Spatial pattern and dynamics of experimental plant communities
Peter Stoll , Deborah Vogt, Daniel Prati
There is strong theoretical evidence that the spatial pattern is an important factor controlling the species dynamics of plant communities. The emerging conclusion is that intraspecific aggregation promotes coexistence by slowing down competitive exclusion. Whereas local interactions contribute to interspecific segregation, limited seed dispersal contributes to aggregation at two hierarchical levels: species within communities and genetically related individuals (e.g. siblings) within populations.
However, especially for plant communities explicit experimental tests of the predictions from spatially-explicit models are largely missing. We conducted a pilot study using different spatial patterns (random vs. aggregated) in an experimental community of four annual plant species (Stoll & Prati 2001). The results showed that weaker competitors increased their fitness while superior competitors were more suppressed when grown in the neighborhood of conspecifics. This pilot study builds the starting point for the present project which is aimed to increase our basic understanding in population and community ecology of plants.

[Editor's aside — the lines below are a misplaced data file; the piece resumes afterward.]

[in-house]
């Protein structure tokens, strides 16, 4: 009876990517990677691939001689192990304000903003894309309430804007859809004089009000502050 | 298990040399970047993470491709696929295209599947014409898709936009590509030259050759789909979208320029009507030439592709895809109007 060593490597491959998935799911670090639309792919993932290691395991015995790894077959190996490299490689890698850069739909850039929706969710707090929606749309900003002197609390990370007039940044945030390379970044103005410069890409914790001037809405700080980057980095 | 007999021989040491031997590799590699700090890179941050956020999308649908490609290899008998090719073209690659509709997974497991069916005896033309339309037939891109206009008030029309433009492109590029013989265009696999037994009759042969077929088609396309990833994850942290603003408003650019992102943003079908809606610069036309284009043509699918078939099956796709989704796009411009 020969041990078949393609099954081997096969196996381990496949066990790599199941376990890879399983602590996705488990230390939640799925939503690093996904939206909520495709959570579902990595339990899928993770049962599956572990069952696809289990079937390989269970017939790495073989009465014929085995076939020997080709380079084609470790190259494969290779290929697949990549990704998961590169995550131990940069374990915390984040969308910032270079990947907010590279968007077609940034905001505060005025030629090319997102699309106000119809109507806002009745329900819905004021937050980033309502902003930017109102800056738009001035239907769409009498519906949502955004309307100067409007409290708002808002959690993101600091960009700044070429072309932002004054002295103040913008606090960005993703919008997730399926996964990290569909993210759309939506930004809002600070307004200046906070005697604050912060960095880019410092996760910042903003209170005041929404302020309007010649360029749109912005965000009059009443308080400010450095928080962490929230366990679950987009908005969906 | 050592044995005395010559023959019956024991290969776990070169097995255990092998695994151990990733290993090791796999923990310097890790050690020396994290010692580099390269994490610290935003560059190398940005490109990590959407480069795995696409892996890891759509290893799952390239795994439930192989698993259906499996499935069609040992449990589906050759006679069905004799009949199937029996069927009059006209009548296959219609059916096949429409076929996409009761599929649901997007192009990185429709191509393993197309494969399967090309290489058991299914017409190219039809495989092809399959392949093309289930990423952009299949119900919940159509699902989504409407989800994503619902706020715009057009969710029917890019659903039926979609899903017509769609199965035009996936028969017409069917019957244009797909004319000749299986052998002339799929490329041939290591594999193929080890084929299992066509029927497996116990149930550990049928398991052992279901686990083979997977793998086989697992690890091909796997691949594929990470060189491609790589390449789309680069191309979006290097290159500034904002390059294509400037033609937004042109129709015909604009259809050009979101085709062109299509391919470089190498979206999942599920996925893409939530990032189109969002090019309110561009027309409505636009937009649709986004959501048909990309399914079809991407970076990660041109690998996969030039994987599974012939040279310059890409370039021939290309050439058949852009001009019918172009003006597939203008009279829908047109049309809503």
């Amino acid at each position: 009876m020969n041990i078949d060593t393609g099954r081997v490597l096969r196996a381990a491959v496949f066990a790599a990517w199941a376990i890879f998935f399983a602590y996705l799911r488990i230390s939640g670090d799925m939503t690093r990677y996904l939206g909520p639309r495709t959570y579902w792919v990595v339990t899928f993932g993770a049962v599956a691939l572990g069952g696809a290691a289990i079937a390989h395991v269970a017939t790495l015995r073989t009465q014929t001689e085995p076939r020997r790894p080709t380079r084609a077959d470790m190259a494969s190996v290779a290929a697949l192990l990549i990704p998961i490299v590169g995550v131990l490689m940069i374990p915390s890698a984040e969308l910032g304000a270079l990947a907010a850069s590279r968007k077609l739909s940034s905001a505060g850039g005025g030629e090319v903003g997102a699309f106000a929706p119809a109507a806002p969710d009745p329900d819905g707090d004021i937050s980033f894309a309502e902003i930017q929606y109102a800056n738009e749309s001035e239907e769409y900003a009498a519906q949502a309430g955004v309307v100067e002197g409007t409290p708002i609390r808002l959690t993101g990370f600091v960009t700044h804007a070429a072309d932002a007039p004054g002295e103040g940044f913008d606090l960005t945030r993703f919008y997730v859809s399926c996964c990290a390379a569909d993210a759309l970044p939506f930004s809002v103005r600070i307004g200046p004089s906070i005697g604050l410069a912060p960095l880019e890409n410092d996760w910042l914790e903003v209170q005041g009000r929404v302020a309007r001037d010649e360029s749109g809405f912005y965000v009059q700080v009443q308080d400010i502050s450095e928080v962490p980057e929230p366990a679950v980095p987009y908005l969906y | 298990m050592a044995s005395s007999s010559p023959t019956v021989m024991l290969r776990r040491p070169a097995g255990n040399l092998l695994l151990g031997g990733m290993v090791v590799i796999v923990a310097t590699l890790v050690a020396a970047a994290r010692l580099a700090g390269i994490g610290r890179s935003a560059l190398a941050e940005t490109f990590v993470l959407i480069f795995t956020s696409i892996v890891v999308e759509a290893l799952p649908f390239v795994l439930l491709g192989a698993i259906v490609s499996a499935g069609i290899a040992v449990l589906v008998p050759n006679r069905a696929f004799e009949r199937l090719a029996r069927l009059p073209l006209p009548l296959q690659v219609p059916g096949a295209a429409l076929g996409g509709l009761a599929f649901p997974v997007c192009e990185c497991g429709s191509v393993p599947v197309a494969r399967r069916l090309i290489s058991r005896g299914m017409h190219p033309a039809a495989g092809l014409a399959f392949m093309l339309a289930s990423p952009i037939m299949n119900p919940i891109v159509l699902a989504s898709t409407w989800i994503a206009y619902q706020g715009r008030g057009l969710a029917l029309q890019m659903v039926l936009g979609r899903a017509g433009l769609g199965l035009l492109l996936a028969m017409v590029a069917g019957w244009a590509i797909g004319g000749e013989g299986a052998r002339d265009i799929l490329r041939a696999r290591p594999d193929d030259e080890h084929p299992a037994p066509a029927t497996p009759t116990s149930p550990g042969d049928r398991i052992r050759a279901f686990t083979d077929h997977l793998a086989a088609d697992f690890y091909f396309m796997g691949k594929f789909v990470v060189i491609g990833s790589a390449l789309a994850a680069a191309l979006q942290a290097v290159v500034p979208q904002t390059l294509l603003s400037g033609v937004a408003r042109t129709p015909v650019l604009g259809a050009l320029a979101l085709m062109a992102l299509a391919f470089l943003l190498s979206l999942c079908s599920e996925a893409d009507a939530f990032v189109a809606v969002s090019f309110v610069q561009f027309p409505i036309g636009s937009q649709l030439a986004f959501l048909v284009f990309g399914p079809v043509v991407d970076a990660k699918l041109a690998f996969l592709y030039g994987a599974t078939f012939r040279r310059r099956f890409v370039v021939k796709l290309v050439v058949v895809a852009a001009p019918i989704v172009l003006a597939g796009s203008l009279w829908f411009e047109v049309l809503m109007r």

Growth, survival and fitness (seed output) of individuals will be monitored with methods from plant population biology. The basic goal is to see whether or not the spatial pattern and genetic make-up change community composition by altering individual performance and therefore population dynamics. It is anticipated that results will also help to implement better informed management practices (e.g. restoring species rich communities) and contribute to recently renewed interests in alternative ecological mechanisms (e.g. positive interactions, co-operation, hierarchical organization and multi-level selection) which play potentially underestimated roles in structuring plant communities.
- manipulate the spatial pattern, i.e. the relative frequency of inter- vs. intraspecific contacts and
- contrast the performance of genetically related with unrelated individuals.
Keywords: biodiversity - spatial ecology
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